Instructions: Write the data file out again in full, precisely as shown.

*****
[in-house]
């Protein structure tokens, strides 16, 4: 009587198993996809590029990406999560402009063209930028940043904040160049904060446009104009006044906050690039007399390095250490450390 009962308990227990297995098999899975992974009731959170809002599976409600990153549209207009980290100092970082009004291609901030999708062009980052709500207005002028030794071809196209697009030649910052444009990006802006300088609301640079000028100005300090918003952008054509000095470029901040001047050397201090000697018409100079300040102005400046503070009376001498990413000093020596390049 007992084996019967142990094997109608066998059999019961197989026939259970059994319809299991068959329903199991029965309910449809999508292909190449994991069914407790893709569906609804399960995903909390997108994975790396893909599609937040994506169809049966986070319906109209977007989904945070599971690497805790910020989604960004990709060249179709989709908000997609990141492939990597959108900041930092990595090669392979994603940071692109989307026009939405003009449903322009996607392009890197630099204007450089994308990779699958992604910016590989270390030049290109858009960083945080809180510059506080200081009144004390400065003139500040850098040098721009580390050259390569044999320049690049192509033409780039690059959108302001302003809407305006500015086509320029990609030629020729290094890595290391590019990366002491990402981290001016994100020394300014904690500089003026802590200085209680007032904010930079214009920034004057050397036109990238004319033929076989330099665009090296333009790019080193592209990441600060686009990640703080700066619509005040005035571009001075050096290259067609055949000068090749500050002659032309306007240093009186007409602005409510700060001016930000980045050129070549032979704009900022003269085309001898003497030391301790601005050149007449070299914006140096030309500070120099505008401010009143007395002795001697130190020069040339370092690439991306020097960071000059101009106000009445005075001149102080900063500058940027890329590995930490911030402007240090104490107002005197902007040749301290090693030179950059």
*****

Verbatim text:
[in-house]
């Protein structure tokens, strides 16, 4: 009587198993996809590029990406999560402009063209930028940043904040160049904060446009104009006044906050690039007399390095250490450390 009962308990227990297995098999899975992974009731959170809002599976409600990153549209207009980290100092970082009004291609901030999708062009980052709500207005002028030794071809196209697009030649910052444009990006802006300088609301640079000028100005300090918003952008054509000095470029901040001047050397201090000697018409100079300040102005400046503070009376001498990413000093020596390049 007992084996019967142990094997109608066998059999019961197989026939259970059994319809299991068959329903199991029965309910449809999508292909190449994991069914407790893709569906609804399960995903909390997108994975790396893909599609937040994506169809049966986070319906109209977007989904945070599971690497805790910020989604960004990709060249179709989709908000997609990141492939990597959108900041930092990595090669392979994603940071692109989307026009939405003009449903322009996607392009890197630099204007450089994308990779699958992604910016590989270390030049290109858009960083945080809180510059506080200081009144004390400065003139500040850098040098721009580390050259390569044999320049690049192509033409780039690059959108302001302003809407305006500015086509320029990609030629020729290094890595290391590019990366002491990402981290001016994100020394300014904690500089003026802590200085209680007032904010930079214009920034004057050397036109990238004319033929076989330099665009090296333009790019080193592209990441600060686009990640703080700066619509005040005035571009001075050096290259067609055949000068090749500050002659032309306007240093009186007409602005409510700060001016930000980045050129070549032979704009900022003269085309001898003497030391301790601005050149007449070299914006140096030309500070120099505008401010009143007395002795001697130190020069040339370092690439991306020097960071000059101009106000009445005075001149102080900063500058940027890329590995930490911030402007240090104490107002005197902007040749301290090693030179950059």